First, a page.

Remember those crazy Olympic Games we're having in 2012? Well, OK, the city is just one of several suitors for the honor, but the bid>"/>
Remember those crazy Olympic Games we're having in 2012? Well, OK, the city is just one of several suitors for the honor, but the bid process is moving forward, and Clifford Traisman, director of the city's Office for Intergovernmental Relations, wants the City Council to take action.
According to an August 10 memo, the council is expected to pass a resolution by the end of September expressing support for the Seattle Bid Committee. The mayor must also write a letter stating "that the city has reviewed the Bid Committee agreement and understands and acknowledges the United States Olympic Committee's expectations and requirements regarding governmental participation." A more formal commitment will be expected in two years when the potential host cities submit their final bids. Curiously, both of these actions will predate an expected November 2000 King County vote on whether residents even want the Olympics to come here.
So, just what are the USOC's "expectations and requirements regarding governmental participation"? Glad you asked. The host city is expected to guarantee all of the Bid Committee's obligations to the USOC and International Olympic Committee, indemnify the two Olympic organizations against third-party claims arising from the Games, and (this is the big one) make up any financial deficit for the Bid Committee and the Games. Yeeeow!
"Everyone involved with the bid effort certainly understands that the city of Seattle will not guarantee a deficit for an Olympic Games as currently required by the USOC," writes Traisman. "The Seattle Bid Committee, along with Perkins Coie, is working to devise mechanisms to address this issue."
So the city wants to sign the contract without really meaning it and keep from getting sued. Perkins Coie (the noted downtown fat-cat law firm) has too much money and too few ideas as it is, so, in the spirit of constructive engagement, we'll offer a few suggestions:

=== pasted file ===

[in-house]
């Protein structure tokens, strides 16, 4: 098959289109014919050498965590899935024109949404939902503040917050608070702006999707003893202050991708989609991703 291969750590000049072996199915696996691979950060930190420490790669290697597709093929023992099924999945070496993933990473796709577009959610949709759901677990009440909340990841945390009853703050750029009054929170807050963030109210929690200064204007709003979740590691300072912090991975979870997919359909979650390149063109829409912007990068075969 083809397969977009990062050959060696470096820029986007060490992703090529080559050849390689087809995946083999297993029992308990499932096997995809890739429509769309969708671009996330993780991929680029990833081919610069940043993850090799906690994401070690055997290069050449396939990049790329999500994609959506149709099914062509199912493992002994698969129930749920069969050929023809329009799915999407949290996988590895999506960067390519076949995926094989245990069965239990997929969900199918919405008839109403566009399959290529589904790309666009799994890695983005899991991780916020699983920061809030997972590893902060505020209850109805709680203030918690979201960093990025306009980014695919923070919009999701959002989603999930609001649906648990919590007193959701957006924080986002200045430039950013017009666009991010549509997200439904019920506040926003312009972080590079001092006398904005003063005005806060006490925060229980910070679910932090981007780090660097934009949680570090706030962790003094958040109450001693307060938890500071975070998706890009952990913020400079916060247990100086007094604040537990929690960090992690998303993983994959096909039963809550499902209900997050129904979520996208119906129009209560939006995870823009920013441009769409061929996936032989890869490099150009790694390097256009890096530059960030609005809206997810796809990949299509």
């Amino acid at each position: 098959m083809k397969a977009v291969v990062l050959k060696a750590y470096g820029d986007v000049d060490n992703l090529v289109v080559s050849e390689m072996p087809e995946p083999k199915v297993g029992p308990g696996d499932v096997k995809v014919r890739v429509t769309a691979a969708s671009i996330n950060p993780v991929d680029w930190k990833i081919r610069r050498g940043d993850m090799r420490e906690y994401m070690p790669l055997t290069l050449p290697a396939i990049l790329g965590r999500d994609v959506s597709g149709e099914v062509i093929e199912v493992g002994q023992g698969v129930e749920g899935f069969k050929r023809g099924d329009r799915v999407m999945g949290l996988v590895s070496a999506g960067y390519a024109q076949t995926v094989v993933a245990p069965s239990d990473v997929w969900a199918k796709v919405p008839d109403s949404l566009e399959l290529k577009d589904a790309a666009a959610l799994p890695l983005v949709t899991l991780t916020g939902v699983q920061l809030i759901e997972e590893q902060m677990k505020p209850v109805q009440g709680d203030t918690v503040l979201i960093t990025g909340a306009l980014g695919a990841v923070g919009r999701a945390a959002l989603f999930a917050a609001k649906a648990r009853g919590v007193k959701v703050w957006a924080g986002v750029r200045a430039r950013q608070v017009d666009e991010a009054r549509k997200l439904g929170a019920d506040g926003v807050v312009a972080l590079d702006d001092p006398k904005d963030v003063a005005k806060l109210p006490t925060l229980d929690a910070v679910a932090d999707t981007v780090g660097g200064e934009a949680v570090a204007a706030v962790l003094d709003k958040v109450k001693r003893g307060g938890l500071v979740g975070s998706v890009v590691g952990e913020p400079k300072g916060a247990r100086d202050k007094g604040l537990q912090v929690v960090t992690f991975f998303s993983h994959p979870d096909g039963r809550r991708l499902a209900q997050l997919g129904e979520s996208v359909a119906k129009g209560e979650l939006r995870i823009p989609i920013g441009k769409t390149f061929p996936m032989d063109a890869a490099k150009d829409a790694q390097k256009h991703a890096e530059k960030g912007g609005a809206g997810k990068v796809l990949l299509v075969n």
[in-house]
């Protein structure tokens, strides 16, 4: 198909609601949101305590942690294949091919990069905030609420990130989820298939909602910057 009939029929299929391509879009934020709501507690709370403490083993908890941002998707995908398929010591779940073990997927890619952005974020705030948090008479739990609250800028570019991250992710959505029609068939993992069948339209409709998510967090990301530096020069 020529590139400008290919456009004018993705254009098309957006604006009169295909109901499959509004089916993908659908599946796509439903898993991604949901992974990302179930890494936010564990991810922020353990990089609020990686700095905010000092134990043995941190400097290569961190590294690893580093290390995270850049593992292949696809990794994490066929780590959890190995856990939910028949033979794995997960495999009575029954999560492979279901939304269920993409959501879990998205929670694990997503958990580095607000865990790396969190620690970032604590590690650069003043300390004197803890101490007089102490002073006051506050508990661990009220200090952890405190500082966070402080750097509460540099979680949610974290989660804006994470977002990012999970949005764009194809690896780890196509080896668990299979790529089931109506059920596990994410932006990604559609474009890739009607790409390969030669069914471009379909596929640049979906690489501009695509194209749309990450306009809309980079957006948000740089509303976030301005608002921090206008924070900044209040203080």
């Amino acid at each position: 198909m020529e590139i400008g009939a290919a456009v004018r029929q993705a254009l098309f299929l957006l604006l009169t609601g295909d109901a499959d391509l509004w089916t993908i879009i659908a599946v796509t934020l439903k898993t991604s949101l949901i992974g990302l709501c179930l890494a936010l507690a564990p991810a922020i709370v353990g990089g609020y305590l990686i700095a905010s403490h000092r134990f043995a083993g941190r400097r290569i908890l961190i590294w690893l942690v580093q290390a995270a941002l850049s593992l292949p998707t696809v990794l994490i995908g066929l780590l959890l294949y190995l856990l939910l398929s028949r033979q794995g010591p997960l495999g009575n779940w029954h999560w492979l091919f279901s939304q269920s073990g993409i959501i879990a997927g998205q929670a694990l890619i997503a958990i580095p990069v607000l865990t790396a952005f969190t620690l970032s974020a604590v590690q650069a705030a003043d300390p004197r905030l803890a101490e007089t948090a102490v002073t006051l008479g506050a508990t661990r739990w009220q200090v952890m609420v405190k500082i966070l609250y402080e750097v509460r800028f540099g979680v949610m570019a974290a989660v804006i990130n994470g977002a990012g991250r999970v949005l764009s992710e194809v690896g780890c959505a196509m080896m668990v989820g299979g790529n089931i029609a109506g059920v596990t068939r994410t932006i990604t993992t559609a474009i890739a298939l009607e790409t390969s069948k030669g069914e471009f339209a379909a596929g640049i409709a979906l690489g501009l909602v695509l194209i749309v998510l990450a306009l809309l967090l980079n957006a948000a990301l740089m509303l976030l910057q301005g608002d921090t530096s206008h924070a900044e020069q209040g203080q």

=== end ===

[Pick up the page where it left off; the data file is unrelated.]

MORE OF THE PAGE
Have the mayor cross his fingers behind his back while signing
Use disappearing ink
Have the assembled council members shout, "Psych!"
Hire a rogue notary public to smear the signatures
Steal the Olympic committee guy's briefcase at the airport
Let them hold the Olympics in Houston
Go (back to work) Sonics!
Are Seattle Center officials worried about lost revenue if the National Basketball League lockout causes the cancellation of regular-season games? Center director Virginia Anderson got all choked up when the topic came up at a recent City Council committee meeting. "The potential financial impact of that causes my throat to constrict," she quipped.
If you'd like to express your opinion about the city's plans to purchase the Pacific Place parking garage in a normal, reasonable voice, attend the public hearing on Tuesday, August 25, at 5:30 in City Council Chambers. If you just have to shout about it, attend the press conference of Taxpayers Against the Nordstrom Garage (TANG) on Friday, August 21 at noon in Westlake Park. The event, timed to coincide with the opening of the new Nordstrom store, will feature music and street theater. The council hearing will feature much theater, but no music.